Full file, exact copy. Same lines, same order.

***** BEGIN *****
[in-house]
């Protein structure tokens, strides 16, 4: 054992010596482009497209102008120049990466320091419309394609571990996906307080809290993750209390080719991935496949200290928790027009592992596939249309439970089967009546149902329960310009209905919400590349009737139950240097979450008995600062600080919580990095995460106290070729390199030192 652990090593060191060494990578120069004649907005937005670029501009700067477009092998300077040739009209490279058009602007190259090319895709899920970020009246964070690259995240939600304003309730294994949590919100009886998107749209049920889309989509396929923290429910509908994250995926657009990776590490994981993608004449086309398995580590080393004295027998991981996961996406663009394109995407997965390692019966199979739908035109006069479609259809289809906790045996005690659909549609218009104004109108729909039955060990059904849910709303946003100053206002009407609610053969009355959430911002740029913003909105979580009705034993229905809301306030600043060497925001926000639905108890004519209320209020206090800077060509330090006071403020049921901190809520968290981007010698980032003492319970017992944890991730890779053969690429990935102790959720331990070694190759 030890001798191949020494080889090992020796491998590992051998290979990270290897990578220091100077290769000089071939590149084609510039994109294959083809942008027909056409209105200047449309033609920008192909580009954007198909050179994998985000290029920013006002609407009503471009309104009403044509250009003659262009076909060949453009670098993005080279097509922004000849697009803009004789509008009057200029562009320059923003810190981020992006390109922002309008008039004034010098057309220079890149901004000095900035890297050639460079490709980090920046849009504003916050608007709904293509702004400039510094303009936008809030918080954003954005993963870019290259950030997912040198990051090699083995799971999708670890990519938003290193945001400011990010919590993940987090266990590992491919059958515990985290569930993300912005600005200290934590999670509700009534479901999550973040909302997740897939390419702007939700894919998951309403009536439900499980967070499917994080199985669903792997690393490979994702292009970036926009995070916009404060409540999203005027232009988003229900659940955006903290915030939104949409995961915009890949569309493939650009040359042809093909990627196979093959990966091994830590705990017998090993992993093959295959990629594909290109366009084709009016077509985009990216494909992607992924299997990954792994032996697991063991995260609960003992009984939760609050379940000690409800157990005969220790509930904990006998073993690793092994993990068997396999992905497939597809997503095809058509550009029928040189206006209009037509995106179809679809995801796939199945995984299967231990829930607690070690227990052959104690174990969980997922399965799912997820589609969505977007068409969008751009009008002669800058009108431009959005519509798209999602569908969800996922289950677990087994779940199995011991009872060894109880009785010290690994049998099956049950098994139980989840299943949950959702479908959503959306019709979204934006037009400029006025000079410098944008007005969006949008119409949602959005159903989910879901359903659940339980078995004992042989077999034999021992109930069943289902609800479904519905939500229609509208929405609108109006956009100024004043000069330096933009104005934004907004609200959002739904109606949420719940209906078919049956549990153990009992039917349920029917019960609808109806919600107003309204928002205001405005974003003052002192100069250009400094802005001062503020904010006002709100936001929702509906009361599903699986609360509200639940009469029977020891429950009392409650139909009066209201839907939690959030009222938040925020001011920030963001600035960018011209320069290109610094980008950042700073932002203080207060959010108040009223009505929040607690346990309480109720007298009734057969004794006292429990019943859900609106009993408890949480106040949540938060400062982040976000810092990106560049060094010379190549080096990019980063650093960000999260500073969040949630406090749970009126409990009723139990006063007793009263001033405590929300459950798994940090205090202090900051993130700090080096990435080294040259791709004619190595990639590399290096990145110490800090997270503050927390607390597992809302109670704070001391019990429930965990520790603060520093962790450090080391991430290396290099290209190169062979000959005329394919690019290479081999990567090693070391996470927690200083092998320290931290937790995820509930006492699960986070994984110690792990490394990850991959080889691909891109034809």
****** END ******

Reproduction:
[in-house]
């Protein structure tokens, strides 16, 4: 054992010596482009497209102008120049990466320091419309394609571990996906307080809290993750209390080719991935496949200290928790027009592992596939249309439970089967009546149902329960310009209905919400590349009737139950240097979450008995600062600080919580990095995460106290070729390199030192 652990090593060191060494990578120069004649907005937005670029501009700067477009092998300077040739009209490279058009602007190259090319895709899920970020009246964070690259995240939600304003309730294994949590919100009886998107749209049920889309989509396929923290429910509908994250995926657009990776590490994981993608004449086309398995580590080393004295027998991981996961996406663009394109995407997965390692019966199979739908035109006069479609259809289809906790045996005690659909549609218009104004109108729909039955060990059904849910709303946003100053206002009407609610053969009355959430911002740029913003909105979580009705034993229905809301306030600043060497925001926000639905108890004519209320209020206090800077060509330090006071403020049921901190809520968290981007010698980032003492319970017992944890991730890779053969690429990935102790959720331990070694190759 030890001798191949020494080889090992020796491998590992051998290979990270290897990578220091100077290769000089071939590149084609510039994109294959083809942008027909056409209105200047449309033609920008192909580009954007198909050179994998985000290029920013006002609407009503471009309104009403044509250009003659262009076909060949453009670098993005080279097509922004000849697009803009004789509008009057200029562009320059923003810190981020992006390109922002309008008039004034010098057309220079890149901004000095900035890297050639460079490709980090920046849009504003916050608007709904293509702004400039510094303009936008809030918080954003954005993963870019290259950030997912040198990051090699083995799971999708670890990519938003290193945001400011990010919590993940987090266990590992491919059958515990985290569930993300912005600005200290934590999670509700009534479901999550973040909302997740897939390419702007939700894919998951309403009536439900499980967070499917994080199985669903792997690393490979994702292009970036926009995070916009404060409540999203005027232009988003229900659940955006903290915030939104949409995961915009890949569309493939650009040359042809093909990627196979093959990966091994830590705990017998090993992993093959295959990629594909290109366009084709009016077509985009990216494909992607992924299997990954792994032996697991063991995260609960003992009984939760609050379940000690409800157990005969220790509930904990006998073993690793092994993990068997396999992905497939597809997503095809058509550009029928040189206006209009037509995106179809679809995801796939199945995984299967231990829930607690070690227990052959104690174990969980997922399965799912997820589609969505977007068409969008751009009008002669800058009108431009959005519509798209999602569908969800996922289950677990087994779940199995011991009872060894109880009785010290690994049998099956049950098994139980989840299943949950959702479908959503959306019709979204934006037009400029006025000079410098944008007005969006949008119409949602959005159903989910879901359903659940339980078995004992042989077999034999021992109930069943289902609800479904519905939500229609509208929405609108109006956009100024004043000069330096933009104005934004907004609200959002739904109606949420719940209906078919049956549990153990009992039917349920029917019960609808109806919600107003309204928002205001405005974003003052002192100069250009400094802005001062503020904010006002709100936001929702509906009361599903699986609360509200639940009469029977020891429950009392409650139909009066209201839907939690959030009222938040925020001011920030963001600035960018011209320069290109610094980008950042700073932002203080207060959010108040009223009505929040607690346990309480109720007298009734057969004794006292429990019943859900609106009993408890949480106040949540938060400062982040976000810092990106560049060094010379190549080096990019980063650093960000999260500073969040949630406090749970009126409990009723139990006063007793009263001033405590929300459950798994940090205090202090900051993130700090080096990435080294040259791709004619190595990639590399290096990145110490800090997270503050927390607390597992809302109670704070001391019990429930965990520790603060520093962790450090080391991430290396290099290209190169062979000959005329394919690019290479081999990567090693070391996470927690200083092998320290931290937790995820509930006492699960986070994984110690792990490394990850991959080889691909891109034809």